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If this book doesn't become banned, I'll be sorely disappointed in the self-appointed safety-bubble police. This is a perfect book to burst that bubble and I'm proud to have read it. This book deserves to be on the shelf of every school in the world. It is an important story that is largely unknown.
I will not give anything away in this story as it is important to follow Lina in her heroic and harrowing tale. Her fight for life, just living and breathing is heroic within the conditions that presented itself. The story is often paralleled by her memories of a better time which also contrast to the horror the family, Lina, Jona her brother, and her mother Elena, are experiencing. The horror is made much darker by that comparison. It also provided Lina something else to concentrate on other than hunger and toil. The darkness wasn't surprising to me as I also realized what I was getting into by the first chapter.
"Twenty minutes," the officer barked. He threw his burning cigarette onto our clean living room floor and ground it into the wood with his boot.
We were about to become cigarettes.
There is one thing I will warn you. You will need some tissues by the end of this book. *shakes fist* Oh, I hate crying and I hate it even more so when I'm trying to keep my sinuses from closing up on me and looking like I was punched in the face. So, don't say I didn't warn you when you start blubbering like a baby. At least you weren't the only one to do that. *sniff*
I recommend this book to everyone. It is YA, but written simply and well. Younger YA audiences could easily read this, but for concerned parents know there is violence and rape by coercion. It is a book describing atrocities that occurred, but isn't any worse than is presented in the media today. I would suggest to those with young kids to read it first and then decide. It is a book I think parents should read anyway.
2 member(s) found this review helpful.
I won Between Shades of Gray on the Goodreads First reads contest.
Shades of Gray is a wonderful and moving first novel by Ruta Sepetys. Set in 1941, prior to the beginning of World War II, Between Shades of Gray is about the life of a young girl and her family.
We meet Lina, her mother and her brother as they are being taken from their home in Lithuania. Lina is unsure as to what is going on, one day she is planning to attend a prestigious art school and the next she is on a train. We follow Lina and her family as they journey into Siberia to a camp where they are forced to survive at all costs. They meet friends and foes on their journey of survival. Throughout it all, Lina struggles to document their story through her artwork.
I really enjoyed Lina's story, as well as how the author portrayed her. Lina became special to me and I found myself unwilling to put the book down. I knew very little about this time period and am now planning to read more about it. As children we learn so much about the evilness of Hitler but so little about Stalin (who is a truly horrible person). I recommend this book to everyone, as this is a piece of history that is all but forgotten.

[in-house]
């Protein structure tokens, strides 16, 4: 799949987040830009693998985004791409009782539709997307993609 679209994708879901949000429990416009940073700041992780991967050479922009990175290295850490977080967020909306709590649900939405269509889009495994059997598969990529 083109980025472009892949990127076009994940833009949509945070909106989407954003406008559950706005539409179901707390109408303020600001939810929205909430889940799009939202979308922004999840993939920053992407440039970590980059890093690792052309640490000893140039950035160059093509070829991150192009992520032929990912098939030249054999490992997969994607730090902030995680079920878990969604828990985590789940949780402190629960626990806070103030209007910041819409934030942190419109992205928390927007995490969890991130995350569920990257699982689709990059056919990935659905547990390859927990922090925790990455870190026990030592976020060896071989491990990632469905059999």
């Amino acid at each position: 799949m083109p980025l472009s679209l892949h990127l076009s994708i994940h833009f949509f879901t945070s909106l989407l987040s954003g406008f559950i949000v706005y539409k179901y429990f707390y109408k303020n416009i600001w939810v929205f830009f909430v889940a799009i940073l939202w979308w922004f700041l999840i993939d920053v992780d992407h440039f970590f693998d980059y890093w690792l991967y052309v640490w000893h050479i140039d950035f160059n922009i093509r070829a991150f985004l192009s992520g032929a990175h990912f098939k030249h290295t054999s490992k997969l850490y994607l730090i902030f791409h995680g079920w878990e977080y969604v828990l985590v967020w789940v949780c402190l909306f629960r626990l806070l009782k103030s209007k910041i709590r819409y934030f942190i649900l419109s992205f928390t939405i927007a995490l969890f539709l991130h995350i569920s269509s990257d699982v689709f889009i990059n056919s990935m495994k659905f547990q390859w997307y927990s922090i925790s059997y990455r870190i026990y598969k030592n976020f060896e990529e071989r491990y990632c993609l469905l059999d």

1 member(s) found this review helpful.
Incorporating true accounts and experiences from survivors, this fiction novel follows one girl, fifteen-year-old Lina, and her mother and younger brother through the aftermath of the Non-Agression Pact and Stalin's plans.
It's a frightening story. With the NKVD guard watching, the transported Lithuanians were sentenced to work on a kolkhoz, a working farm, and sentenced for ten years and longer. Farming for beets, digging holes, and only rationed 300 grams of bread per day, Lina and her family struggled to survive. There is no medicine and no warmth during the cold Russian winters at their gulag. Prisoners are starved, humiliated, and die.
Lina's artwork was always startlingly realistic for her age. As several prisoners did based on true accounts that Sepetys gathered during her research, they documented tragedies through writing, drawing, and wood carvings. Throughout Lina's "sentence" in the camps, she tries to draw as much as she can, atrocities forever etched on the scraps of paper she can find.
Fearful for what may happen, though, should they be caught, this evidence was destroyed or buried in the ground and never spoken about. Even after they were released years later, survivors were still afraid of being charged with another crime and returning back to the prisons, so they kept their stories buried.
This is probably one of the best Young Adult books I've ever read. It's an intense and tough subject matter of unspoken history, and the writing is both vividly descriptive and heart-wrenching, but also maintains the authenticity that this is told from a teenager's point of view. Sections that struck me the hardest at times were those that recognized that even in the depths of sadness, there were moments of hope and love.